On New Year’s day 1660, the twenty-six year old Samuel Pepys decided to keep a diary. He would cease a decade later. His entries are a fascinating insight into the life of a seventeenth century public servant, householder and private man. Sam was vain, stoic, snobby and clever. He cheated on his wife, Elisabeth. He underwent major surgery to remove a large bladder stone, a procedure known as lithotomy; he carried the stone with him and celebrated the anniversary of his operation. He walked the streets of London constantly, between his City home and his Westminster office. The diaries of Samuel Pepys are one of the great private works of the seventeenth century and allow us to see London through the eyes of a man on the make. Although, officially, the new civil year began on March 25th until 1752, Sam, like us, began his New Year on January 1st, with resolutions, thanksgiving, and food. These are some of his reminiscences.
1660 was bittersweet. Samuel and his wife Elisabeth were both well, but they would remain childless: ‘Blessed be God, at the end of the last year I was in very good health, without any sense of my old pain, but upon taking of cold. I lived in Axe Yard having my wife, and servant Jane, and no more in family than us three. My wife … gave me hopes of her being with child, but on the last day of the year … [the hope was belied]’.
The start of 1661 found self-regarding Sam ‘in constant good health, and in a most handsome and thriving condition’. However, this appears to be in spite of the disgusting New Year’s meal served by Mr Pierce’s wife, for ‘she is such a slut that I do not love her victualls’.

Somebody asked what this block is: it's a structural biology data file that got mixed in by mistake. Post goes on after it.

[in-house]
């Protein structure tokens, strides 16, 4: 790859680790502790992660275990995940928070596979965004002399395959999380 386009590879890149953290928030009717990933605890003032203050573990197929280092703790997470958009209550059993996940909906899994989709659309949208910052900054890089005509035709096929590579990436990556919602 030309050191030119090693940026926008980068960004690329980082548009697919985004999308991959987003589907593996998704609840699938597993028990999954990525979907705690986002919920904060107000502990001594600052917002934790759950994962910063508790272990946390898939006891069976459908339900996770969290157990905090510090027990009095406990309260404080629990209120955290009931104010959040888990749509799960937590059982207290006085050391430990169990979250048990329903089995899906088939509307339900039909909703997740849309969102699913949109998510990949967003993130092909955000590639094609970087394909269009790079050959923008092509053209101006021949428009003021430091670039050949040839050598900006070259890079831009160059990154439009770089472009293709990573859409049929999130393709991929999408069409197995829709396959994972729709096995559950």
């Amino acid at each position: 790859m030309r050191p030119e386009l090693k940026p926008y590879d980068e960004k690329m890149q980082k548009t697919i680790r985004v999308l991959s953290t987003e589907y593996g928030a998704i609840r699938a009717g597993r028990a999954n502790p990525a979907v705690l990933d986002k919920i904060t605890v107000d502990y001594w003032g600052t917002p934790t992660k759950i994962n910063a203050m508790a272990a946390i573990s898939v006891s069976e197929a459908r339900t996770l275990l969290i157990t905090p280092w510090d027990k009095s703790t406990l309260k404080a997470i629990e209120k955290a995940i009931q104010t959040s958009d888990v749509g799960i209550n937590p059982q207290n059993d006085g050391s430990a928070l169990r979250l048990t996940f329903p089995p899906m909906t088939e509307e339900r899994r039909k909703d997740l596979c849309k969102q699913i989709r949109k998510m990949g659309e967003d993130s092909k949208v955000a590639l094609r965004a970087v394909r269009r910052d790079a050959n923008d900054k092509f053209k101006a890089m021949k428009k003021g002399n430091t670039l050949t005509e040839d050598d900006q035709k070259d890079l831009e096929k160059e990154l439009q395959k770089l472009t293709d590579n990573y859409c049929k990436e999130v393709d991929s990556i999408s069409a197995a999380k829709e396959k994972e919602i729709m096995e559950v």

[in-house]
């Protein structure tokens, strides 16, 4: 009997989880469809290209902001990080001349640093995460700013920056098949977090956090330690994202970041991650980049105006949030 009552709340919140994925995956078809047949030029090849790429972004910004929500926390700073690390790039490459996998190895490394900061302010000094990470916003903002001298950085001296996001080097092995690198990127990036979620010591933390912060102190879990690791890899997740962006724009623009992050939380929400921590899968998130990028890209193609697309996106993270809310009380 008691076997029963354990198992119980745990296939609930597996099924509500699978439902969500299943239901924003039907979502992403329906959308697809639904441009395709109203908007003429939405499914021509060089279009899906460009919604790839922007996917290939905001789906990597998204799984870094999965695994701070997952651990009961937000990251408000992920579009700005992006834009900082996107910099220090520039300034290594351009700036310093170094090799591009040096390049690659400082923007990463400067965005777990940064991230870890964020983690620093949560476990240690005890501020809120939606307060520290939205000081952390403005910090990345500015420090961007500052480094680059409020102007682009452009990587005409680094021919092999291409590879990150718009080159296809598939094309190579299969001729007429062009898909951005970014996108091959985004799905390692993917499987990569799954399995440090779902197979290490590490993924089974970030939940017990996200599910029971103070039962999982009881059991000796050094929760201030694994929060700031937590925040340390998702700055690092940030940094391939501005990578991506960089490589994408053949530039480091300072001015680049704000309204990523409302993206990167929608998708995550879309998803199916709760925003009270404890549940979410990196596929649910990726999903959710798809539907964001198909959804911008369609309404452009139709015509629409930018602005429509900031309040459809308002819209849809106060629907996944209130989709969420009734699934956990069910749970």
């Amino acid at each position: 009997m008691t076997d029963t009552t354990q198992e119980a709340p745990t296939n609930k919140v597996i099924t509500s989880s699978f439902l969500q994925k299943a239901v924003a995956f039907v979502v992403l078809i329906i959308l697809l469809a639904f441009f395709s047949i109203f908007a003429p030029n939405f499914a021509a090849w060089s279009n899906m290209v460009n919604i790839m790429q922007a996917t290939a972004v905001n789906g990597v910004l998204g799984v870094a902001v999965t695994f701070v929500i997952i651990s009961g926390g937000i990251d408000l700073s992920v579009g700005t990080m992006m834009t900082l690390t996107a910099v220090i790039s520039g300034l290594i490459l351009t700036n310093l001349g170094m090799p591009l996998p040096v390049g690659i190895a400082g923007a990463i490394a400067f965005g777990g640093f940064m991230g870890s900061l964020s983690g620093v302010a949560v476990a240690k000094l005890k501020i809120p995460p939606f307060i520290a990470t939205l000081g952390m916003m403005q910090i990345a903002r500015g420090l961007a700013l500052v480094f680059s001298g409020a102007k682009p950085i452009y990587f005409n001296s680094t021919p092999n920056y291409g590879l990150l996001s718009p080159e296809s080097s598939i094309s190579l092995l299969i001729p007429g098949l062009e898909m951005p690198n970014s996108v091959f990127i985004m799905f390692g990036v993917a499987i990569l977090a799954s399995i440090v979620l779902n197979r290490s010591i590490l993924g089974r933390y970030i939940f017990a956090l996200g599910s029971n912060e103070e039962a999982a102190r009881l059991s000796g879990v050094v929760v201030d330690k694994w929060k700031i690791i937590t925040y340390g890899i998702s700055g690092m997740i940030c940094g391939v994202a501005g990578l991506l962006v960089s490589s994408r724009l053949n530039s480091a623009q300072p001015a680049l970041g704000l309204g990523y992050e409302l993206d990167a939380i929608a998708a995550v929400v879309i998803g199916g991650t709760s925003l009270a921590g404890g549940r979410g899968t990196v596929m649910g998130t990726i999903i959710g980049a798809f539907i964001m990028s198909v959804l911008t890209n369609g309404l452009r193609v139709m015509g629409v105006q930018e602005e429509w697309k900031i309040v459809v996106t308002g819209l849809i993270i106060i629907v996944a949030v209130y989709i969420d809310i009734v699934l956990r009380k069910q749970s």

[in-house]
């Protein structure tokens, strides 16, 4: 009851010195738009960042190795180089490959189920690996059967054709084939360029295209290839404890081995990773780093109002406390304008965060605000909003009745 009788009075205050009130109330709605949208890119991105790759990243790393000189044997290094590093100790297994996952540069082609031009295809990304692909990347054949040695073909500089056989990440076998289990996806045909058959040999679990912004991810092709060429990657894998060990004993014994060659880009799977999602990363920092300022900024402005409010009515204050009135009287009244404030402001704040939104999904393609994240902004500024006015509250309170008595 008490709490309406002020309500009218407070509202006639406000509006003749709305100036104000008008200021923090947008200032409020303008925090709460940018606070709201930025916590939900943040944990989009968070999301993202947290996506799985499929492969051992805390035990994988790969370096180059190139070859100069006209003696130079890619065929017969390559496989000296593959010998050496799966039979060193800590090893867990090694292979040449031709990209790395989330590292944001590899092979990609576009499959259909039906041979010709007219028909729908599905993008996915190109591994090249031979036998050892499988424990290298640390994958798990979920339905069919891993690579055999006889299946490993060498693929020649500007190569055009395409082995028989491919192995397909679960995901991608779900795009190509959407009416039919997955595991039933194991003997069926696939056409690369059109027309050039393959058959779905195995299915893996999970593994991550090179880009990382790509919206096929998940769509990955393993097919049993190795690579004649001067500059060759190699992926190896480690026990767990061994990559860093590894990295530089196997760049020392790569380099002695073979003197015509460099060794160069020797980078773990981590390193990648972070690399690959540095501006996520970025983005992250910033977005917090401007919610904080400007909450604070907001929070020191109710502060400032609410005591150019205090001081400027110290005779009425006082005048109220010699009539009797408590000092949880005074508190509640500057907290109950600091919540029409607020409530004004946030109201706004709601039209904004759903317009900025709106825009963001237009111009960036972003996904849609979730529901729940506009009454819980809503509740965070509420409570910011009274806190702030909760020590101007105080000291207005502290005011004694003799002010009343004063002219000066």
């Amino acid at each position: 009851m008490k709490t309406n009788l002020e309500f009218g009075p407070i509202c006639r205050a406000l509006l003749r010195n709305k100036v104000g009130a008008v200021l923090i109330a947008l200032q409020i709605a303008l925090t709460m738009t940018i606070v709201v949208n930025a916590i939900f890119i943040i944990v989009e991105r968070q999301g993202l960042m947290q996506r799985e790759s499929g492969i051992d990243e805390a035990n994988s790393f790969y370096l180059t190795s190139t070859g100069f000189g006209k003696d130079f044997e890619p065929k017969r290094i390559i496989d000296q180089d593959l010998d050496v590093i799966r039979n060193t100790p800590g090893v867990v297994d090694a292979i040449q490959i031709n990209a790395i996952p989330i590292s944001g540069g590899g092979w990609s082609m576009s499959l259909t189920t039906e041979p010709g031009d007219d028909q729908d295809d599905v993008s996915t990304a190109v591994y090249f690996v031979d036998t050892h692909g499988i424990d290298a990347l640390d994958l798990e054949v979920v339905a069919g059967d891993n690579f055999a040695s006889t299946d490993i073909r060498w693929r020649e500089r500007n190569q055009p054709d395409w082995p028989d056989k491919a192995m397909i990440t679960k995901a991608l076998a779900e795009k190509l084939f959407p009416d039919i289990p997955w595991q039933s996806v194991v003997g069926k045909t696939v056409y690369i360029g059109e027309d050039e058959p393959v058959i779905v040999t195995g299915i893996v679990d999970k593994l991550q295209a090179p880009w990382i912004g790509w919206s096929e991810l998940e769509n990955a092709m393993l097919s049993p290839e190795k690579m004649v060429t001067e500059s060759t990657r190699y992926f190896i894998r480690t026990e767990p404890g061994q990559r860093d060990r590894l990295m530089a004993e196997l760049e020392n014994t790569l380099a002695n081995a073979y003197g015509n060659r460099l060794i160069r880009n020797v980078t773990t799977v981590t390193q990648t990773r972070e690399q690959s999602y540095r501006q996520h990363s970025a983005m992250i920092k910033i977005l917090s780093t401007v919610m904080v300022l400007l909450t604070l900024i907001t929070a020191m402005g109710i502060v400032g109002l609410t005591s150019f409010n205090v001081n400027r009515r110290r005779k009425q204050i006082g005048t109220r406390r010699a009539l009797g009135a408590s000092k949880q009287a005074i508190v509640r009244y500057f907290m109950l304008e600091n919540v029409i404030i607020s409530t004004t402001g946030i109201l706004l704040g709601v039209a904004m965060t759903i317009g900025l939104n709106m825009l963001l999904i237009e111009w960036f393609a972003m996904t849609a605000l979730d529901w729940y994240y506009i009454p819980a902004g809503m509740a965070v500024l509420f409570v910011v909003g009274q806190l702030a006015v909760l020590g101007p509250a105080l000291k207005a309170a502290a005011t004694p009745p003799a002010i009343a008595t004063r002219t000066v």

1662 got off to a terrible start for poor Elisabeth. Waking this morning out of my sleep on a sudden, I did with my elbow hit my wife a great blow over her face and nose, which waked her with pain, at which I was sorry’. He wasn’t so sorry that he didn’t immediately go back to sleep again, though.
The following year, 1667, the Thames had frozen over and Sam stayed in bed, where he ‘Lay long, being a bitter, cold, frosty day, the frost being now grown old, and the Thames covered with ice’.
In 1669, the final year of the diary, he went ‘back to my aunt’s, and there supped and talked, and staid pretty late, it being dry and moonshine, and so walked home, and to bed in very good humour’.
Writing history is often less about knowledge of the past than the willingness to filter a different time through those who lived there. Sam was sometimes coarse, often an opportunistic groper and always ambitious. He would probably be intolerable to a modern woman, yet his New Years are still relevant to our human experience: the sharp poignancy of trying for a child and failing and the dread of finding a hair in the food at a dinner party, from the mundane hazards of sharing a bed to the frisson of a snatched encounter. And finally, the late night walk home at the beginning of a new year, full of possibility and hope for the future.
Happy New Year! Wishing all the readers and all the History Girls a wonderful 2013. For more on Samuel Pepys, please visit the labour of love that is Phil Gyford’s online version of the diary, which celebrates its tenth anniversary this year.